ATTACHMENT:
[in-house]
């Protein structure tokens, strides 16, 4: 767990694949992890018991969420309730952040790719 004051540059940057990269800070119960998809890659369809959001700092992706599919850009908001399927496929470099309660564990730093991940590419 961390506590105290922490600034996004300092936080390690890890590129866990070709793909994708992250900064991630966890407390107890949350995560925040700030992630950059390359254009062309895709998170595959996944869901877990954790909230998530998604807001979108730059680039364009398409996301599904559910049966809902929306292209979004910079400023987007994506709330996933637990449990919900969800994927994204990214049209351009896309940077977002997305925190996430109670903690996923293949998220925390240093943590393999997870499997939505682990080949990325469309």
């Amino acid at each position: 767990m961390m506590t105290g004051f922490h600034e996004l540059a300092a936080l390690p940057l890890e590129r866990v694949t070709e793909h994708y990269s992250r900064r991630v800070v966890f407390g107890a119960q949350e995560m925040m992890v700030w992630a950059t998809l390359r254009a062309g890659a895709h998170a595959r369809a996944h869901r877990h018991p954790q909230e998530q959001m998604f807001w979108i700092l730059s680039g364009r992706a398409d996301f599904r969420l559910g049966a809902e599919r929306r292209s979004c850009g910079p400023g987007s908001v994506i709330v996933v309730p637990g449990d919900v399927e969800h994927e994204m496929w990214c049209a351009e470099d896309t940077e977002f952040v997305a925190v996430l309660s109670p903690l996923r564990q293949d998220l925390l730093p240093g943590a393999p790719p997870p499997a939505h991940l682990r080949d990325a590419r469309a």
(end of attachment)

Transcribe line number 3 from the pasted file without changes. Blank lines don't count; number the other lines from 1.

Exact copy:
């Amino acid at each position: 767990m961390m506590t105290g004051f922490h600034e996004l540059a300092a936080l390690p940057l890890e590129r866990v694949t070709e793909h994708y990269s992250r900064r991630v800070v966890f407390g107890a119960q949350e995560m925040m992890v700030w992630a950059t998809l390359r254009a062309g890659a895709h998170a595959r369809a996944h869901r877990h018991p954790q909230e998530q959001m998604f807001w979108i700092l730059s680039g364009r992706a398409d996301f599904r969420l559910g049966a809902e599919r929306r292209s979004c850009g910079p400023g987007s908001v994506i709330v996933v309730p637990g449990d919900v399927e969800h994927e994204m496929w990214c049209a351009e470099d896309t940077e977002f952040v997305a925190v996430l309660s109670p903690l996923r564990q293949d998220l925390l730093p240093g943590a393999p790719p997870p499997a939505h991940l682990r080949d990325a590419r469309a």